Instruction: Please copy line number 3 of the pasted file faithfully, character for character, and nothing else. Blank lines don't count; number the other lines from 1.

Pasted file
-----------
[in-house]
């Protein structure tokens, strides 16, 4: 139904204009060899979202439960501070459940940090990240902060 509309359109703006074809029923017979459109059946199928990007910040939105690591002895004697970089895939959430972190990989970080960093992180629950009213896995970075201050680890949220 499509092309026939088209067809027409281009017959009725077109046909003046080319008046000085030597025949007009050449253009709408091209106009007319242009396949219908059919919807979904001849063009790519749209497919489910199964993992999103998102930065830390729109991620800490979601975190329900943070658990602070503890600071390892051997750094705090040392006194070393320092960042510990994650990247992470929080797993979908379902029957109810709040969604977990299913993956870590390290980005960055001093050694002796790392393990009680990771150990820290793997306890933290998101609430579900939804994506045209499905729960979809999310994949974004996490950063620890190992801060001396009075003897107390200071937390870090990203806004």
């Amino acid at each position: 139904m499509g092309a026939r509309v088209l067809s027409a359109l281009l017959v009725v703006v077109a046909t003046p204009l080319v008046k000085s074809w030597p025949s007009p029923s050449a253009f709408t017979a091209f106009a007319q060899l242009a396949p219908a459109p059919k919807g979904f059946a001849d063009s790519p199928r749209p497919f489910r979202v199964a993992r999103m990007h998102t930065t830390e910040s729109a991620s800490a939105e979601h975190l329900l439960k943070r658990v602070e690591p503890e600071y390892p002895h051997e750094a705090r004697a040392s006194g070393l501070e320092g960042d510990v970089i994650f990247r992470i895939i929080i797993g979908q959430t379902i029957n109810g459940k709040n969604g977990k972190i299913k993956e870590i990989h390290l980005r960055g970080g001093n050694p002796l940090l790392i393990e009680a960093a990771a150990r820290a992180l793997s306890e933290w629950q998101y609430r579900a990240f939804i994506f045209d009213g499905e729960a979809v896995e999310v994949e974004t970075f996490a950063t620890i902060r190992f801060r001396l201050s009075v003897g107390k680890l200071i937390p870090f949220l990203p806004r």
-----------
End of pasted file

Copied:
């Amino acid at each position: 139904m499509g092309a026939r509309v088209l067809s027409a359109l281009l017959v009725v703006v077109a046909t003046p204009l080319v008046k000085s074809w030597p025949s007009p029923s050449a253009f709408t017979a091209f106009a007319q060899l242009a396949p219908a459109p059919k919807g979904f059946a001849d063009s790519p199928r749209p497919f489910r979202v199964a993992r999103m990007h998102t930065t830390e910040s729109a991620s800490a939105e979601h975190l329900l439960k943070r658990v602070e690591p503890e600071y390892p002895h051997e750094a705090r004697a040392s006194g070393l501070e320092g960042d510990v970089i994650f990247r992470i895939i929080i797993g979908q959430t379902i029957n109810g459940k709040n969604g977990k972190i299913k993956e870590i990989h390290l980005r960055g970080g001093n050694p002796l940090l790392i393990e009680a960093a990771a150990r820290a992180l793997s306890e933290w629950q998101y609430r579900a990240f939804i994506f045209d009213g499905e729960a979809v896995e999310v994949e974004t970075f996490a950063t620890i902060r190992f801060r001396l201050s009075v003897g107390k680890l200071i937390p870090f949220l990203p806004r």